The officers examined the role of stereotyping in a totalitarian government’s grip on power. “The facilitators asked, ‘What do you want others to think of you? and we answered things like honest, trustworthy, dedicated,” says Peck. “Then they asked, ‘What do you think people think of you?’ and we said things like lazy, dishonest, always eating donuts. We applied this thinking to the Nazi government: This was one of the tools they used to target certain groups. We’ve seen this happen in the U.S. as well. It’s what happens when people take stereotyping too seriously.”

Taking it to the streets

Peck sees the benefits of the training as two-fold. The department works closely with the Jewish population of Fairfield and dealt with security at synagogues and cemetery vandalism.

“After the training, we can look at these things from a different perspective,” he says. But there’s a larger message as well. “The power we hold can be easily abused and can lead to atrocities if not kept in check,” says Zabin.

“We are given so much power as police officers,” says Peck. “We take it for granted; I myself am going on 30 years of service. You go about your daily business, but you forget how much people fear you or how much you control others. If the government you’re working for is giving you guidance and orders on the fringes of what’s legal, you could very quickly go in that direction.”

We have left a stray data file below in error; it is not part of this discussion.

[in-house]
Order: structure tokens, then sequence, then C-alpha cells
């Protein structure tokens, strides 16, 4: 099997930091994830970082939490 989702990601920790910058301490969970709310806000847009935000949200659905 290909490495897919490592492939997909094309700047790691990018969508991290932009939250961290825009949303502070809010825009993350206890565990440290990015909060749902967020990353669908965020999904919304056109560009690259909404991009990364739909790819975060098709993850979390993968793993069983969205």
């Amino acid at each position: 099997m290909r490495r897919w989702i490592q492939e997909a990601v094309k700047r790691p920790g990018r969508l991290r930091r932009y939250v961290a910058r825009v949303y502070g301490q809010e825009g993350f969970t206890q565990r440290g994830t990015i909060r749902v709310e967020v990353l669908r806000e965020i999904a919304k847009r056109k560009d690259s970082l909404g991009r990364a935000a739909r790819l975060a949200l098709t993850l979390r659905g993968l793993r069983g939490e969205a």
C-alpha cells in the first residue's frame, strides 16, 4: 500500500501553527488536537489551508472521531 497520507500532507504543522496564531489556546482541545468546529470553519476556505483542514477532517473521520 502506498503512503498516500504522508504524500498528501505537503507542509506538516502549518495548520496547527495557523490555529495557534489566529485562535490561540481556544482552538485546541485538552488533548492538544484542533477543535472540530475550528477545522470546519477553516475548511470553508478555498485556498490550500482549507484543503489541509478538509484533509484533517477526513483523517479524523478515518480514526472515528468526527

Both Peck and Zabin were impressed with the enthusiasm of their fellow participants. “It was an extremely diverse group of officers who chose to go down, in terms of religion, ethnicity, gender, and ranking,” says Zabin “I was pleasantly surprised to see some of these people go and have an interest in the training.”

Peck plans to allow all his officers who are interested to take the training, “twice a year until everyone has had a chance,” he says. “It’s so important to reflect on what happened in the Nazi regime. It reminds you of your responsibilities in a democratic government. You take an oath to uphold all rights, of the individual and of the group. The training reminded us of the authority we have.”

http://www.jewishledger.com/articles/2008/04/29/news/on_the_cover/news01.prt

More ADL police programming here:

http://www.adl.org/learn/adl_law_enforcement/default.htm

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ADL Programs Connecticut Police at U.S. Holocaust Museum

April 30, 2008

The misnamed Anti-Defamation League of B’nai B’rith is creating a police state which is “good to the ‘Jews’.” Training takes place at the U.S. Holocaust Memorial Museum. Do you think that this ADL mind-washing program will also warn of the dangers of police brutality against Christians and make an example of the murderous Judaic Cheka, GPU and NKVD Police of Russia led by the Judaic mass-muderer, Genrikh Yagoda whom the Nazis learned from? Not on your life.

see: “The Russian Roots of Nazism:” Revisionist History Newsletter No. 39

and

Judaic Communists: The Documentary Record

and

Why Did the Heavens Not Darken

and